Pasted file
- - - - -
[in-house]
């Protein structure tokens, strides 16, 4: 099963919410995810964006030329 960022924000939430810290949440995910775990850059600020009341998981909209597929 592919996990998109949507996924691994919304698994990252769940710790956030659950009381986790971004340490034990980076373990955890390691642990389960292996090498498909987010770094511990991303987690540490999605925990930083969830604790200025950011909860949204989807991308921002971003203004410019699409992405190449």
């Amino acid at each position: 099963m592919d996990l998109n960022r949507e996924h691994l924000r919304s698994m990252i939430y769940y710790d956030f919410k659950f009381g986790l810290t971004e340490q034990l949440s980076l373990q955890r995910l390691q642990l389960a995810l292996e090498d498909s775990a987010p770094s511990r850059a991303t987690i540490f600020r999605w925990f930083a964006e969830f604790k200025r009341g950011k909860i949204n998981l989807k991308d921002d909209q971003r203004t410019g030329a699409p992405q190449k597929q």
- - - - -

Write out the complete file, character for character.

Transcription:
[in-house]
């Protein structure tokens, strides 16, 4: 099963919410995810964006030329 960022924000939430810290949440995910775990850059600020009341998981909209597929 592919996990998109949507996924691994919304698994990252769940710790956030659950009381986790971004340490034990980076373990955890390691642990389960292996090498498909987010770094511990991303987690540490999605925990930083969830604790200025950011909860949204989807991308921002971003203004410019699409992405190449």
């Amino acid at each position: 099963m592919d996990l998109n960022r949507e996924h691994l924000r919304s698994m990252i939430y769940y710790d956030f919410k659950f009381g986790l810290t971004e340490q034990l949440s980076l373990q955890r995910l390691q642990l389960a995810l292996e090498d498909s775990a987010p770094s511990r850059a991303t987690i540490f600020r999605w925990f930083a964006e969830f604790k200025r009341g950011k909860i949204n998981l989807k991308d921002d909209q971003r203004t410019g030329a699409p992405q190449k597929q």